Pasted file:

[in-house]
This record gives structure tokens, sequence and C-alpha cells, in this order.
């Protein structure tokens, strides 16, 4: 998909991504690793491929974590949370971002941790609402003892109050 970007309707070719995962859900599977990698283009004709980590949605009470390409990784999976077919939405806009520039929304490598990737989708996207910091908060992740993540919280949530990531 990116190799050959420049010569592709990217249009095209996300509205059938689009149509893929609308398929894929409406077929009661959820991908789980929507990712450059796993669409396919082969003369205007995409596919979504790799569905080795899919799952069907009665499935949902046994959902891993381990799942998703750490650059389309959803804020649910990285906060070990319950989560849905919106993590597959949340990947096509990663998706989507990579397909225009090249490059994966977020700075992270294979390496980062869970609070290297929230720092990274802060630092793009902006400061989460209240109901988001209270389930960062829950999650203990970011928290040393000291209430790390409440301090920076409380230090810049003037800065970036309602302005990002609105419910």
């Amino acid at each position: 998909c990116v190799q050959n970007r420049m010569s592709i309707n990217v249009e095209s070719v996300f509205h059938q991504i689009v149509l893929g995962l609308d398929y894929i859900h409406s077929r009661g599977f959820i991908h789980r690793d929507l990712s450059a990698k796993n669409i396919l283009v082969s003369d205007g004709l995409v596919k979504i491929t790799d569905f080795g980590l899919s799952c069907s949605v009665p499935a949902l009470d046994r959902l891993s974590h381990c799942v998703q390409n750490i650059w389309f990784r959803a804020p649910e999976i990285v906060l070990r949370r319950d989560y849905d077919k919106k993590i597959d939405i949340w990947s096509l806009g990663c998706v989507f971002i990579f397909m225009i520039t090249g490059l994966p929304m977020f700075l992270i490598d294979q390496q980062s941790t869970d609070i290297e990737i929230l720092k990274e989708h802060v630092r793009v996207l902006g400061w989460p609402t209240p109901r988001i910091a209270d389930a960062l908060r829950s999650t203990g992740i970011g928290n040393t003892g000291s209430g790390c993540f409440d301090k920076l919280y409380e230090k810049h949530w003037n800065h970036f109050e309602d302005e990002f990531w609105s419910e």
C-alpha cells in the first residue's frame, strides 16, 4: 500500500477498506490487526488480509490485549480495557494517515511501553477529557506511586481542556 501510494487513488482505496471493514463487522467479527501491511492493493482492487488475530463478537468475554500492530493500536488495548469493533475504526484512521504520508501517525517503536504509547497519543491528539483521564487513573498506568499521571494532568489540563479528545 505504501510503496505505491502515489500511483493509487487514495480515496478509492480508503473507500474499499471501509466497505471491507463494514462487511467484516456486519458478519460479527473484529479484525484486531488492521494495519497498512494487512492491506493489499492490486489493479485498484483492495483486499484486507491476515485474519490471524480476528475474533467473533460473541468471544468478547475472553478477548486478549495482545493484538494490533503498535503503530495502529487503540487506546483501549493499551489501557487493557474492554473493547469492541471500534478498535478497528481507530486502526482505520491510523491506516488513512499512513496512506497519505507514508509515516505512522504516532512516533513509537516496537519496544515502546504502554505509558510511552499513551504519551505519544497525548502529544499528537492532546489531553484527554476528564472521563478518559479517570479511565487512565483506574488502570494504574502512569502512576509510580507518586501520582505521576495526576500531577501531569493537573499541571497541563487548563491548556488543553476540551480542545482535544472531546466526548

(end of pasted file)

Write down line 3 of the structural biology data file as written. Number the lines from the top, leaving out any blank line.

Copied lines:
């Protein structure tokens, strides 16, 4: 998909991504690793491929974590949370971002941790609402003892109050 970007309707070719995962859900599977990698283009004709980590949605009470390409990784999976077919939405806009520039929304490598990737989708996207910091908060992740993540919280949530990531 990116190799050959420049010569592709990217249009095209996300509205059938689009149509893929609308398929894929409406077929009661959820991908789980929507990712450059796993669409396919082969003369205007995409596919979504790799569905080795899919799952069907009665499935949902046994959902891993381990799942998703750490650059389309959803804020649910990285906060070990319950989560849905919106993590597959949340990947096509990663998706989507990579397909225009090249490059994966977020700075992270294979390496980062869970609070290297929230720092990274802060630092793009902006400061989460209240109901988001209270389930960062829950999650203990970011928290040393000291209430790390409440301090920076409380230090810049003037800065970036309602302005990002609105419910």